Engineering Trustworthy Self-Adaptive Autonomous Systems
Licentiatavhandling, 2018

Autonomous Systems (AS) are becoming ubiquitous in our society. Some examples are autonomous vehicles, unmanned aerial vehicles (UAV), autonomous trading systems, self-managing Telecom networks and smart factories. Autonomous Systems are based on a continuous interaction with the environment in which they are deployed, and more often than not this environment can be dynamic and partially unknown. AS must be able to take decisions autonomously at run-time also in presence of uncertainty. Software is the main enabler of AS and it allows the AS to self-adapt in response to changes in the environment and to evolve, via the deployment of new features.

Traditionally, software development techniques are based on a complete description at design time of how the system must behave in different environmental conditions. This is no longer effective since the system has to be able to explore and learn from the environment in which it is operating also after its deployment. Reinforcement learning (RL) algorithms discover policies that can lead AS to achieve their goals in a dynamic and unknown environment. The developer does not specify anymore how the system should act in each possible situation but rather the RL algorithm can achieve an optimal behaviour by trial and error. Once trained, the AS will be capable of taking decisions and performing actions autonomously while still learning from the environment. These systems are becoming increasingly powerful, yet this flexibility comes at a cost: the learned policy does not necessarily guarantee safety or the achievement of the goals.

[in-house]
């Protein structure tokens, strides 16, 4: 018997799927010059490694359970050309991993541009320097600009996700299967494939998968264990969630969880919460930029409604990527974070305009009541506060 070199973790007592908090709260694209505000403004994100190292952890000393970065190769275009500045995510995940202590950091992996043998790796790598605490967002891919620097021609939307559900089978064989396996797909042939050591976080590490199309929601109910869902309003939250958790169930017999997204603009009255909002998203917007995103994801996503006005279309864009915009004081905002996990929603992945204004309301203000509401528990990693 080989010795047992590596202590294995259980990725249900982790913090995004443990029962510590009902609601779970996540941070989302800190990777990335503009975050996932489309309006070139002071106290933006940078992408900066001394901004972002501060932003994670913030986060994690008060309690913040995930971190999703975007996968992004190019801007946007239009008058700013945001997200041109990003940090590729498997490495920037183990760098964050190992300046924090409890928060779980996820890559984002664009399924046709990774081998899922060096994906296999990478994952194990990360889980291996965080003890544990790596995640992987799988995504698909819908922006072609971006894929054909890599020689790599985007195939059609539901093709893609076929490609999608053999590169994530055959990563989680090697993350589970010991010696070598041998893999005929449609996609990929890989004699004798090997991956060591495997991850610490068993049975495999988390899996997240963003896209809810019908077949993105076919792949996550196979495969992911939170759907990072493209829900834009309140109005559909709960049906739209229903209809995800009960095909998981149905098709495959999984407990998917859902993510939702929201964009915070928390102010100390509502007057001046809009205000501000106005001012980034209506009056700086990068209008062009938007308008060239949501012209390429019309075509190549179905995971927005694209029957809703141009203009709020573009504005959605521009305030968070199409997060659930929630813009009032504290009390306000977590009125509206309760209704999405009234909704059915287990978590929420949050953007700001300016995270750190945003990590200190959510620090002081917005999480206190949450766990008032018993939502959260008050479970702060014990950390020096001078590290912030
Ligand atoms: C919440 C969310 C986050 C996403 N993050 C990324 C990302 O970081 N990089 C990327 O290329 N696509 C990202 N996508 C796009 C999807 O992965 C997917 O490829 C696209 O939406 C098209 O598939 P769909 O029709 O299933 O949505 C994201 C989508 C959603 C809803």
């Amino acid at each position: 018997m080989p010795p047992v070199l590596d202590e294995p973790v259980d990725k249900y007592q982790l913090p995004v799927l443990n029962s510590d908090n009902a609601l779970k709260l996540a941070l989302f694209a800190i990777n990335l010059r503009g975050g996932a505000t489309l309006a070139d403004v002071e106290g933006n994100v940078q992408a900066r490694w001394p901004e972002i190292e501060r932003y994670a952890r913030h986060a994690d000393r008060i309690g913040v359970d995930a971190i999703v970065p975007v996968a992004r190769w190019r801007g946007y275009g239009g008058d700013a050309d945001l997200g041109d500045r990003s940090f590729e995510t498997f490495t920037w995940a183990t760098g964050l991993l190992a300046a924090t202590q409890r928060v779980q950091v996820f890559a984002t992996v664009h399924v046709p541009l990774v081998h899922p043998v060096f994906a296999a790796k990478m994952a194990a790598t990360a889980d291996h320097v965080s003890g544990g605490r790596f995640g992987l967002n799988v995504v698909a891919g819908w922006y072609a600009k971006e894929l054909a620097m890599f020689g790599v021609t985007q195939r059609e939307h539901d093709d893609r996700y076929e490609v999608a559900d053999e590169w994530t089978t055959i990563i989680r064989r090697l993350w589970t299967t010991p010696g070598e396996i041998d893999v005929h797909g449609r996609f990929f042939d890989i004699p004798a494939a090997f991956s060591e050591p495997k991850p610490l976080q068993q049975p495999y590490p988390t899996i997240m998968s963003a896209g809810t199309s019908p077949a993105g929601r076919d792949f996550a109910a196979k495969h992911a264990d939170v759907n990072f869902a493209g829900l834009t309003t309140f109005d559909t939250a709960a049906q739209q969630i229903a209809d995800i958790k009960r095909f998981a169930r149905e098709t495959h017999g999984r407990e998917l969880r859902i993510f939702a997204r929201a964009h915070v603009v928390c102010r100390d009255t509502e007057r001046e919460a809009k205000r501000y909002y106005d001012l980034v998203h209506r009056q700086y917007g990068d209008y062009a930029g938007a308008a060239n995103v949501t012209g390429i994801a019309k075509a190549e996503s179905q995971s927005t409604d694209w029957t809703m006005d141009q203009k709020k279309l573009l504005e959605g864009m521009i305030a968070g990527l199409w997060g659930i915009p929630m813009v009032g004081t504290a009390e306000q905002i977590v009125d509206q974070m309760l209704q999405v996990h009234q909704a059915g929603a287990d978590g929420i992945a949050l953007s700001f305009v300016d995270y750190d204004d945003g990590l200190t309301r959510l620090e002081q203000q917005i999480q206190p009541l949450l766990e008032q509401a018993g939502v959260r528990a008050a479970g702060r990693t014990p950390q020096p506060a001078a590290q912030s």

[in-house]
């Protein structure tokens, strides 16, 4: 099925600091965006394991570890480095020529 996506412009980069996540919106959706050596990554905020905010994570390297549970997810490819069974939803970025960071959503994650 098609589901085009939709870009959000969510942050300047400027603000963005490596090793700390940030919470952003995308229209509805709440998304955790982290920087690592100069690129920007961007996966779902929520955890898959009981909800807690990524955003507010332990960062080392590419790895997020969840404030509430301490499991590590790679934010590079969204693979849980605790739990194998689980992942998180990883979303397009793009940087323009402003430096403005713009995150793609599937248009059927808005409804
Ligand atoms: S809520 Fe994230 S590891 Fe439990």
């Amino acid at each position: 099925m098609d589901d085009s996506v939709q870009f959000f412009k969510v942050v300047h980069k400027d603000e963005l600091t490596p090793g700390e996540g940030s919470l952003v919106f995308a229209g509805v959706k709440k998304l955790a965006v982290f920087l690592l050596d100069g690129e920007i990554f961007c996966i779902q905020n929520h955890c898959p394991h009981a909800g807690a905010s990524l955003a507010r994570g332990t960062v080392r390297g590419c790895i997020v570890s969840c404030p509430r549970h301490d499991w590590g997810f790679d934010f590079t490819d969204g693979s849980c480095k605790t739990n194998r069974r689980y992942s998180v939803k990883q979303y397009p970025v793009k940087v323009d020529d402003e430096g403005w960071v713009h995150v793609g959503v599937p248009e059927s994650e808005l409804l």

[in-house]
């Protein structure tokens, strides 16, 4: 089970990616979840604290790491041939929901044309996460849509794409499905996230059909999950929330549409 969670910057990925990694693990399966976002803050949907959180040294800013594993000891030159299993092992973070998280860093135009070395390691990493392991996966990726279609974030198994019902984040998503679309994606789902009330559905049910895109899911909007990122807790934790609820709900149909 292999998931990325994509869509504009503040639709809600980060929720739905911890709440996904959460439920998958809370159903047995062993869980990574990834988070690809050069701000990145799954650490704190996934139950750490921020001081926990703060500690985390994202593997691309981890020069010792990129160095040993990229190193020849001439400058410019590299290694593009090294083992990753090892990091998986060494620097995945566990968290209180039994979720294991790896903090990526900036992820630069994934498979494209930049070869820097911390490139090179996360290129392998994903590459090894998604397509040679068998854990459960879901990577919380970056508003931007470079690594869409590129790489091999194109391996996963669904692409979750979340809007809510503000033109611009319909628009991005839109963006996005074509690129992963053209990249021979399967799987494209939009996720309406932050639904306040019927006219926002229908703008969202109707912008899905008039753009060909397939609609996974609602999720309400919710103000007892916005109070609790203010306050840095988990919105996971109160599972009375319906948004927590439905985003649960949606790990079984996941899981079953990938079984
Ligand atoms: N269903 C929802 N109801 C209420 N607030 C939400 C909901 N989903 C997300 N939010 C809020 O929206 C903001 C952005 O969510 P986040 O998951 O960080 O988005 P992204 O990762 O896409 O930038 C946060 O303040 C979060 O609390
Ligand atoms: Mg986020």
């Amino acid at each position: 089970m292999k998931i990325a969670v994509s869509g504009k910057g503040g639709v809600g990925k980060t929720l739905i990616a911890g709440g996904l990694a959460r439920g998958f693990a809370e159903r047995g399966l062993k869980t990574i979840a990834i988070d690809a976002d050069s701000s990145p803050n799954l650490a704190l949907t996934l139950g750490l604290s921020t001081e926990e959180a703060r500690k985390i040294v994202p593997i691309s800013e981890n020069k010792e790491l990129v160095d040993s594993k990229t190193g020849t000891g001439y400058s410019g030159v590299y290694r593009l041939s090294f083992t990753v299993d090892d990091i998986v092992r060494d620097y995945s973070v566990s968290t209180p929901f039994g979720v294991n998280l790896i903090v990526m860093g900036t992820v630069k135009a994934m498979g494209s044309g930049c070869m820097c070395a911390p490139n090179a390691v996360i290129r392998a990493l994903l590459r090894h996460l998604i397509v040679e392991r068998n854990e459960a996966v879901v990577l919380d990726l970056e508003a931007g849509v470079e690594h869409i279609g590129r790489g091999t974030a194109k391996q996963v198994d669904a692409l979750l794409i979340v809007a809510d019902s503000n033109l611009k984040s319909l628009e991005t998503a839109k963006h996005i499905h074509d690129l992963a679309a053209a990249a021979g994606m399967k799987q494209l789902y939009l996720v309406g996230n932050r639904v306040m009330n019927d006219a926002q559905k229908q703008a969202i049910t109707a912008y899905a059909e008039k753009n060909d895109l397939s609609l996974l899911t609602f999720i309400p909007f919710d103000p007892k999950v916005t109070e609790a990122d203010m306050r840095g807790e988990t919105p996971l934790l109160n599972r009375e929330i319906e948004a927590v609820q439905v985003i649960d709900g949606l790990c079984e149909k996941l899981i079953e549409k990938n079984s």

This thesis explores the problem of building trustworthy autonomous systems from different angles. Firstly, we have identified the state of the art and challenges of building autonomous systems, with a particular focus on autonomous vehicles. Then, we have analysed how current approaches of formal verification can provide assurances in a System of Systems scenario. Finally, we have proposed methods that combine formal verification with reinforcement learning agents to address two major challenges: how to trust that an autonomous system will be able to achieve its goals and how to ensure that the behaviour of AS is safe.

Machine Learning

Monitoring and enforcement.


System Trustworthiness

Autonomous Systems

Runtime verification

Formal Verification

Room 520, Jupiter Building
Opponent: Hans Hansson, Mälardalen University, Sweden


Piergiuseppe Mallozzi

P. Mallozzi, P. Pelliccione, A. Knauss, C. Berger, and N. Mohammadiha “Autonomous vehicles: state of art, future trends, and challenges” book chapter in Automotive Software Engineering: State of the Art and Future Trends, 2017, Springer

MoVEMo - A structured approach for engineering reward functions

Proceedings - 2nd IEEE International Conference on Robotic Computing, IRC 2018,; Vol. 2018(2018)p. 250-257

Paper i proceeding

Formal verification of the on-the-fly vehicle platooning protocol

Lecture Notes in Computer Science (including subseries Lecture Notes in Artificial Intelligence and Lecture Notes in Bioinformatics),; Vol. 9823(2016)p. 62-75

Paper i proceeding

Keeping intelligence under control

Proceedings of the 1st International Workshop on Software Engineering for Cognitive Services,; (2018)p. 37-40

Paper i proceeding

P. Mallozzi, E. Castellano, P. Pelliccione and G. Schneider “Using run-time monitoring to address safe exploration for reinforcement learning agents”


Datavetenskap (datalogi)




Room 520, Jupiter Building

Opponent: Hans Hansson, Mälardalen University, Sweden

Mer information

Senast uppdaterat